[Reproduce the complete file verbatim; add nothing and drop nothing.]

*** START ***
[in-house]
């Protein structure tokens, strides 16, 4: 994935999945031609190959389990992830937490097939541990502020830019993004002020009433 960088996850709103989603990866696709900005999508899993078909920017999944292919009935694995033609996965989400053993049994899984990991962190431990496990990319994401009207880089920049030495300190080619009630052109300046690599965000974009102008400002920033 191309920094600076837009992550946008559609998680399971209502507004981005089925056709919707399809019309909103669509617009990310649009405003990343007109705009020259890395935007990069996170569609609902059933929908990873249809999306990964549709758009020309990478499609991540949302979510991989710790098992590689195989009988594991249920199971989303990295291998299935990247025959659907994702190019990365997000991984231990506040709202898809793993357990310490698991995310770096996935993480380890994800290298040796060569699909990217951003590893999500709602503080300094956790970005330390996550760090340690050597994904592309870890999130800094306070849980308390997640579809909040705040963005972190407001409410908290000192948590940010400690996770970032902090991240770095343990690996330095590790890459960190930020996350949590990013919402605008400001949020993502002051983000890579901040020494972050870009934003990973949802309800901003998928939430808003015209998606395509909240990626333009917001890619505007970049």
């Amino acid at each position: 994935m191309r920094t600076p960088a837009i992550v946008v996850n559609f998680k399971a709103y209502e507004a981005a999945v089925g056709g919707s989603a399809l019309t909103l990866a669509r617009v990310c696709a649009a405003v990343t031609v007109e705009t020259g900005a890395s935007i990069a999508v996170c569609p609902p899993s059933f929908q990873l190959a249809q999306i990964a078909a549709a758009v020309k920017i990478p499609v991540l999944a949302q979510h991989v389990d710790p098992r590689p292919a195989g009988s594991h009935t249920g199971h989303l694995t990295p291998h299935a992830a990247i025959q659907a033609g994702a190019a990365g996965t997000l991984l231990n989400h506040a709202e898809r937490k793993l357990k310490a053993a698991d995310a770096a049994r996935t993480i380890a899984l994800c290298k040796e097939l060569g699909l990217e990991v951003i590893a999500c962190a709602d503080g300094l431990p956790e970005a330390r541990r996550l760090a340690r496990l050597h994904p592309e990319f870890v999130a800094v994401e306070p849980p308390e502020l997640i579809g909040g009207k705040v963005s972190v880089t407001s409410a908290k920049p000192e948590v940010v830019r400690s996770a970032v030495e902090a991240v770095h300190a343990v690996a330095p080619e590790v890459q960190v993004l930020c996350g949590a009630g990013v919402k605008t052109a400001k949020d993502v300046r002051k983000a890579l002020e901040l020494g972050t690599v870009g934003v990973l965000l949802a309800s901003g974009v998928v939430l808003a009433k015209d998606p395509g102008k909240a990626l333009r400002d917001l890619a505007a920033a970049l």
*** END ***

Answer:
[in-house]
């Protein structure tokens, strides 16, 4: 994935999945031609190959389990992830937490097939541990502020830019993004002020009433 960088996850709103989603990866696709900005999508899993078909920017999944292919009935694995033609996965989400053993049994899984990991962190431990496990990319994401009207880089920049030495300190080619009630052109300046690599965000974009102008400002920033 191309920094600076837009992550946008559609998680399971209502507004981005089925056709919707399809019309909103669509617009990310649009405003990343007109705009020259890395935007990069996170569609609902059933929908990873249809999306990964549709758009020309990478499609991540949302979510991989710790098992590689195989009988594991249920199971989303990295291998299935990247025959659907994702190019990365997000991984231990506040709202898809793993357990310490698991995310770096996935993480380890994800290298040796060569699909990217951003590893999500709602503080300094956790970005330390996550760090340690050597994904592309870890999130800094306070849980308390997640579809909040705040963005972190407001409410908290000192948590940010400690996770970032902090991240770095343990690996330095590790890459960190930020996350949590990013919402605008400001949020993502002051983000890579901040020494972050870009934003990973949802309800901003998928939430808003015209998606395509909240990626333009917001890619505007970049």
């Amino acid at each position: 994935m191309r920094t600076p960088a837009i992550v946008v996850n559609f998680k399971a709103y209502e507004a981005a999945v089925g056709g919707s989603a399809l019309t909103l990866a669509r617009v990310c696709a649009a405003v990343t031609v007109e705009t020259g900005a890395s935007i990069a999508v996170c569609p609902p899993s059933f929908q990873l190959a249809q999306i990964a078909a549709a758009v020309k920017i990478p499609v991540l999944a949302q979510h991989v389990d710790p098992r590689p292919a195989g009988s594991h009935t249920g199971h989303l694995t990295p291998h299935a992830a990247i025959q659907a033609g994702a190019a990365g996965t997000l991984l231990n989400h506040a709202e898809r937490k793993l357990k310490a053993a698991d995310a770096a049994r996935t993480i380890a899984l994800c290298k040796e097939l060569g699909l990217e990991v951003i590893a999500c962190a709602d503080g300094l431990p956790e970005a330390r541990r996550l760090a340690r496990l050597h994904p592309e990319f870890v999130a800094v994401e306070p849980p308390e502020l997640i579809g909040g009207k705040v963005s972190v880089t407001s409410a908290k920049p000192e948590v940010v830019r400690s996770a970032v030495e902090a991240v770095h300190a343990v690996a330095p080619e590790v890459q960190v993004l930020c996350g949590a009630g990013v919402k605008t052109a400001k949020d993502v300046r002051k983000a890579l002020e901040l020494g972050t690599v870009g934003v990973l965000l949802a309800s901003g974009v998928v939430l808003a009433k015209d998606p395509g102008k909240a990626l333009r400002d917001l890619a505007a920033a970049l």